The Anti-Russia Movement and the Gullibility of Congress

As I have posted previously, it is starting to look like the McCarthy era in Washington with the anti-Russia finger pointing occurring on a very regular basis, particularly from the left in reference to electoral interference in the 2016 presidential election.  A recent letter from three members of the Subcommittee on Communications and Technology provides us with ample evidence on the lengths that Congress will go to in its efforts to vilify the Russians.

Here’s the letter from Representative Anna G. Eshoo (D – CA -18), Representative Mike Doyle (D – PA -14), and Frank Pallone, Jr. (D – NJ – 6) to Ajit Pai, Chairman of the Federal Communications Commission:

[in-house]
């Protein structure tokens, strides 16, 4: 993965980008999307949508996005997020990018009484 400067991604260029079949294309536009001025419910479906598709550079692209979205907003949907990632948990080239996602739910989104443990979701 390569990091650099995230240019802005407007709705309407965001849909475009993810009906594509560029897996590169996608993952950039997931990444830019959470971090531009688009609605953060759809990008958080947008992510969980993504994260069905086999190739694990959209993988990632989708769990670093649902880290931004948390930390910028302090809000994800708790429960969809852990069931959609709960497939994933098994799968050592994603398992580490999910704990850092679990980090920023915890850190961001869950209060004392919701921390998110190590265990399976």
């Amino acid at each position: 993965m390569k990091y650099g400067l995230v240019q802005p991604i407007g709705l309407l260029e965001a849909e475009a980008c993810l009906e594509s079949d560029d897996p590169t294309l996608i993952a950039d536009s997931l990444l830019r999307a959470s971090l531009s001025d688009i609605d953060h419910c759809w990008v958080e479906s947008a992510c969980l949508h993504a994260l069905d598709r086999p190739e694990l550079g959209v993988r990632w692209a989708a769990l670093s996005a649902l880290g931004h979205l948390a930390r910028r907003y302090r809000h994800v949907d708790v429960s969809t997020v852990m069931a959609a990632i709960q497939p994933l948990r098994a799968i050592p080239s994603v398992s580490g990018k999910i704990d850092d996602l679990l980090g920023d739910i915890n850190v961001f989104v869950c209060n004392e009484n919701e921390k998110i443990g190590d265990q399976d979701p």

Here’s what Representative Eshoo proudly states on her website:

It is rather alarming to think that the FCC granted a licence to Sputnik Radio when the station’s purpose during the 2016 presidential election was to function as a proxy for the Kremlin by influencing the election.  As you will note in the letter, the origins of this assertion about Sputnik Radio was outlined in the New York Times Magazine from September 13, 2017 in an article entitled “RT, Sputnik and Russia’s New Theory of War” which you can find here.   Here’s a quote from the NYT article: